The 80’s were a difficult time for music. Digital recording was taking over causing guitar tones to sound thin and underwhelming. One strategy to battle wispy guitar tones was the heavy use of chorus – If your guitar signal left you feeling underwhelmed you could always add chorus to mimic multiple guitars in hopes of fattening up your tone.
The only problem was that chorus pedals sounded awful, (and they still do).
The correct way to use a chorus pedal is to place it at the end of your pedal board, after your overdrive pedals, in your amp’s effects loop, adding a short delay to your entire signal chain creating the impression of multiple instruments.
However, if you place your chorus pedal closer to the start of your signal chain, before your amp’s natural overdrive, the multiple guitar effect will meet the distortion and create one cohesive tone. The space created by the chorus’ short delay is filled in by the fat tone of the overdrive to the point where the delay is less pronounced. The downside is your signal can become muddy very quickly so this works best with a gentle chorus into a subtle overdrive.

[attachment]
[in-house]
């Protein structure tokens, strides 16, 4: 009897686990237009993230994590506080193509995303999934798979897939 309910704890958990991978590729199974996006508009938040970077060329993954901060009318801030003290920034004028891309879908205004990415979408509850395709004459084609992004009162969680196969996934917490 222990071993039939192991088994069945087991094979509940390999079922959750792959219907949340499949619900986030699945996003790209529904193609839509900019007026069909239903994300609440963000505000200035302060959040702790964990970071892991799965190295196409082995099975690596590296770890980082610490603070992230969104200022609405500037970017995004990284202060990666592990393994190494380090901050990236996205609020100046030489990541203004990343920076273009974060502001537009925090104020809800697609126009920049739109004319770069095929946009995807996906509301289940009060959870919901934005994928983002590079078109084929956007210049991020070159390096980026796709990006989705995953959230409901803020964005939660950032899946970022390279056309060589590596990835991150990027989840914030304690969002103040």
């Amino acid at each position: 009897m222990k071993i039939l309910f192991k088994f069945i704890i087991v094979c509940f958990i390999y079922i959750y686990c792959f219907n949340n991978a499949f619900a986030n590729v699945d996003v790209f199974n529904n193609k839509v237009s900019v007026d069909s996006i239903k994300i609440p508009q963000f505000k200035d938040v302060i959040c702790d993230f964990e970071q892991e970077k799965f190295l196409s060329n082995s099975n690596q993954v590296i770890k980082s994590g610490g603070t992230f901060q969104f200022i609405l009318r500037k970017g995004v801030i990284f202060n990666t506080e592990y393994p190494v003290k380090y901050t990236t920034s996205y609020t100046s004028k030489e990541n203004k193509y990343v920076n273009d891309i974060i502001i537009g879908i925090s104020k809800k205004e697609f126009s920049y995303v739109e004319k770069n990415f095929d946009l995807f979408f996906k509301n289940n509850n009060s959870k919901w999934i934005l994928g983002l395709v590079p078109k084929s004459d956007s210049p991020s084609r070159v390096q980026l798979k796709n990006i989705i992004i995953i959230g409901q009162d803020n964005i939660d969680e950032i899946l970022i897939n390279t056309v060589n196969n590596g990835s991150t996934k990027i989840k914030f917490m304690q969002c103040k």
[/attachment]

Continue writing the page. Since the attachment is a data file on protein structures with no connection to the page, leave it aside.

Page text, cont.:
I certainly prefer it, but then again I was barely alive in the 80’s – Maybe chorus was cool back then?
Listen above to hear Kurt Cobain ignore his amp’s effect’s loop and use chorus pedals to create an iconic, post-punk guitar tone.
Note: Don’t put your chorus before a fuzz pedal, it’s too much.